The ELN (National Liberation Army) does not extort money from miners — or at least, it does not only do that. Instead, the second largest rebel group in Colombia controls a significant portion of all the mining operations in the north of the country, according to a statement made by police Thursday.
Police Intelligence has been combing through encrypted documents garnered from ELN computers, including balance sheets, and tracing the details of what it has called “a crude illegal mining framework.”
In the ELN’s own words, there are a series of “regulations” and “rules of the game” applying to “all miners” in rebel-controlled areas in the northern Bolivar and northwestern Antioquia departments, including one that reads: “Anyone who sells, gives away or trades mining jobs or materials with people outside the mountain range, without keeping in mind the regulations, will face the extinction of their dominion.”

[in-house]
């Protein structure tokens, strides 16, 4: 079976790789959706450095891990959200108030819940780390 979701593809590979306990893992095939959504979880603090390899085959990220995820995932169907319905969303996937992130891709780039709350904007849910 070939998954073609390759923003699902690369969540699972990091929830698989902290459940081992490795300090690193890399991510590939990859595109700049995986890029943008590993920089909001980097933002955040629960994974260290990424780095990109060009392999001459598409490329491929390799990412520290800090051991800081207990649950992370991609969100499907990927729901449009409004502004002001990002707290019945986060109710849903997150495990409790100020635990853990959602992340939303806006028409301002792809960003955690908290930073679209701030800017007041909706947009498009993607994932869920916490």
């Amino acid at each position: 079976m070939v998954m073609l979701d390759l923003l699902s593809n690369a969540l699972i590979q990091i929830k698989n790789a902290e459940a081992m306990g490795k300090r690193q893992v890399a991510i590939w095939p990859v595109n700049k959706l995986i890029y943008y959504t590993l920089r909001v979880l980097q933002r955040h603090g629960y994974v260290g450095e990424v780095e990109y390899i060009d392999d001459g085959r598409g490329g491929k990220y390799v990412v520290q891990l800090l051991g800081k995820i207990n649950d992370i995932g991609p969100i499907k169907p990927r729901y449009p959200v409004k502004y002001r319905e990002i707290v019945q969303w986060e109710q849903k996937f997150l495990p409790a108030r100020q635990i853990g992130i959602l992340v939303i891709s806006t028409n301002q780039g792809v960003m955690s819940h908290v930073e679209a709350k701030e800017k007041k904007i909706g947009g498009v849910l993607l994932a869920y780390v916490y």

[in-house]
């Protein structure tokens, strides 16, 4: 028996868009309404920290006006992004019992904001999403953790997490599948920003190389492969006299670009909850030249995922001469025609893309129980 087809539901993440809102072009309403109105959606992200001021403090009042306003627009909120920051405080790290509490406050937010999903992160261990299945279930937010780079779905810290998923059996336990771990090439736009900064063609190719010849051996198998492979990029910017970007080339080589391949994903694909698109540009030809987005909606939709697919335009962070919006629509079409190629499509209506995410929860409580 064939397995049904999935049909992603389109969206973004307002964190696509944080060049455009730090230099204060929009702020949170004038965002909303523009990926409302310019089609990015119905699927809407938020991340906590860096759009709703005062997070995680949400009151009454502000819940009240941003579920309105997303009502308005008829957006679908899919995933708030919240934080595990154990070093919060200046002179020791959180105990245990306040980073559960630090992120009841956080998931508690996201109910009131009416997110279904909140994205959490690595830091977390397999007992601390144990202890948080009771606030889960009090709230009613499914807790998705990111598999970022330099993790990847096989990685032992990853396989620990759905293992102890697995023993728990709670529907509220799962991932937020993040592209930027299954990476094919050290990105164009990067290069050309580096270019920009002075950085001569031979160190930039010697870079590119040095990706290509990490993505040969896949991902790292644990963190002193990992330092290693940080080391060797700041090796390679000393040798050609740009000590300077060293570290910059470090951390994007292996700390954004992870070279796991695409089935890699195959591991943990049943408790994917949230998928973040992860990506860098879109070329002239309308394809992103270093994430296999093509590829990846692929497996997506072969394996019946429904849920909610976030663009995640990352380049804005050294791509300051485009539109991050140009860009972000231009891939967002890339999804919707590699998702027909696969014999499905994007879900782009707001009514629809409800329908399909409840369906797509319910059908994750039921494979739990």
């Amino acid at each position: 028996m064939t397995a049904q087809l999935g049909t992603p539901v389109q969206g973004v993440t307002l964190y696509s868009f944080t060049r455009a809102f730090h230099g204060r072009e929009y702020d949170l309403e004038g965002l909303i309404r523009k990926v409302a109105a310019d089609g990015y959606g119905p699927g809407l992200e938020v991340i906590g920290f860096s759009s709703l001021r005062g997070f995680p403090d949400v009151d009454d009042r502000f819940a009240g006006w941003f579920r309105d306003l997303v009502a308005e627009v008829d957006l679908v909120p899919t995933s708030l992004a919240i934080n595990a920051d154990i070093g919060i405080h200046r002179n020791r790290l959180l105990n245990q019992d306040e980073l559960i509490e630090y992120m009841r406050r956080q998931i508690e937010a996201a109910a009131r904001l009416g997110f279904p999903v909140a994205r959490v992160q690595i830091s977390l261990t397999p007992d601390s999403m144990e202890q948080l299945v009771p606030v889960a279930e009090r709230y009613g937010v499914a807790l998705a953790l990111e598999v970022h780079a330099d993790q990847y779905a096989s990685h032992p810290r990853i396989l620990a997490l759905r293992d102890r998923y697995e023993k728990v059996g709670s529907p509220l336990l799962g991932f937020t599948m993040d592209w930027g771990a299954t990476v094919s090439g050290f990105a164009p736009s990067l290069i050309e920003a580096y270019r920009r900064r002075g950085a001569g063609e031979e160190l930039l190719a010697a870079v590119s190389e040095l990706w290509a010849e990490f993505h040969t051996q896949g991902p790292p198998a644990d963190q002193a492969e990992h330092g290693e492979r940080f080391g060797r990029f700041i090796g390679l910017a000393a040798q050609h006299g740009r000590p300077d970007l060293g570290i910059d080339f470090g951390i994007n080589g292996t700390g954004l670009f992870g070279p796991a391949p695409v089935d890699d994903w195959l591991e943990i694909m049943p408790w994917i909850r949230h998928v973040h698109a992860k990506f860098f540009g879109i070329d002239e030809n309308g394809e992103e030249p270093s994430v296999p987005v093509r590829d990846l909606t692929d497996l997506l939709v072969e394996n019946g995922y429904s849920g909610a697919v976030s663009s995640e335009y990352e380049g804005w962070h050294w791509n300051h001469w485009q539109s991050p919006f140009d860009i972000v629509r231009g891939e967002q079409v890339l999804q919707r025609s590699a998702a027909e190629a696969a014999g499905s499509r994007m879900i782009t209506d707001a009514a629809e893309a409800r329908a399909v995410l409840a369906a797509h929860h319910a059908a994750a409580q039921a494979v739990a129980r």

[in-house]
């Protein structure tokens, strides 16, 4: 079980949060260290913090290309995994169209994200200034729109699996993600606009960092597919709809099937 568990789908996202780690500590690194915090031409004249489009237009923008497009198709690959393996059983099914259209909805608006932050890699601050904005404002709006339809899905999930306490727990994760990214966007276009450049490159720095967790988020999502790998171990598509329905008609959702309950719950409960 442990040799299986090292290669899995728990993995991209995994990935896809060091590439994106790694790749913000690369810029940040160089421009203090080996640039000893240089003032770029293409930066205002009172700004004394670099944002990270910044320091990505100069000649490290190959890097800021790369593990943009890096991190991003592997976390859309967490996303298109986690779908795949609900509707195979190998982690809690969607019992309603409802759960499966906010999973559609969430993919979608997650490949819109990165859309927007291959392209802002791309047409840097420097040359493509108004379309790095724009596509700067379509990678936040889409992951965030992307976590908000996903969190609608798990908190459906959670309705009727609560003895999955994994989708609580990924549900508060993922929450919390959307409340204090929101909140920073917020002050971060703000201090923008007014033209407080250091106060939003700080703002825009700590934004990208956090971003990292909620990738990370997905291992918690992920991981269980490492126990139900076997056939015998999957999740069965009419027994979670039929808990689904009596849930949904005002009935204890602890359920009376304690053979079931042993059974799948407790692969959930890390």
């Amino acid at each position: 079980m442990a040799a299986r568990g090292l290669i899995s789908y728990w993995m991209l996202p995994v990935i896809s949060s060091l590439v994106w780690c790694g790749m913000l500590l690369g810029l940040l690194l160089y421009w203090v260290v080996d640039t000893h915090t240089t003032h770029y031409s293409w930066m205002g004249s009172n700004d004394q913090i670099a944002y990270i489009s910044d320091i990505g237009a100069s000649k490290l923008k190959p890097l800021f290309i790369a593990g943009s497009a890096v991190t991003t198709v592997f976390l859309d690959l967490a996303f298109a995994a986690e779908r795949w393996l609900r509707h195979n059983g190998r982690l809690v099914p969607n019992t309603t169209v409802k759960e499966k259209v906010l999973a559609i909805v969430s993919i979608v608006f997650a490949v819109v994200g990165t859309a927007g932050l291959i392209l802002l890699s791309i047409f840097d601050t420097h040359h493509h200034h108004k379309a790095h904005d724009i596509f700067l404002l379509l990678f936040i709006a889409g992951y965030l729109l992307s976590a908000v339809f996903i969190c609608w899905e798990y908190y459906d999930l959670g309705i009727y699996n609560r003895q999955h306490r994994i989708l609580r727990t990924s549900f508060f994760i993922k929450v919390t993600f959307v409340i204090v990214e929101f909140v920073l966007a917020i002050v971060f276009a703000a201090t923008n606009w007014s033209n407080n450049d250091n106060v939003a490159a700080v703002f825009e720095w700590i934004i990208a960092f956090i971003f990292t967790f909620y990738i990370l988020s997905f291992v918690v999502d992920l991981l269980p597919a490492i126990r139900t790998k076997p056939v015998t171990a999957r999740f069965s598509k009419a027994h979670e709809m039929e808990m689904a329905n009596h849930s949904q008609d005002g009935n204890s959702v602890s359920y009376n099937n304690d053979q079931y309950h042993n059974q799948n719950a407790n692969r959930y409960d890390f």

The distribution of profits is also highly rigid, with “50% going to the War Front, and the other 50% centralized in the subregion.”
Then there are the fees charged throughout the mining process itself. A bulldozer, for example, costs $50 to operate per hour. Estimates are that cooperatives and other organizations regularly pay thousands of dollars to the ELN, on top of the profits they already kick up, just to cover the cost of production.
Colombian illegal armed groups, traditionally financed by drug trafficking and extortion racketeering have switched to gold mining over the past few years, and the ELN, which previously refused to enter the drug trade, has been storing gold reserves in the jungly, profits from what is apparently a fully integrated criminal organization.
The police report comes at a time when small and medium-sized mining companies are on strike to demand more support from the government, which has accused criminal groups of instigating the unrest.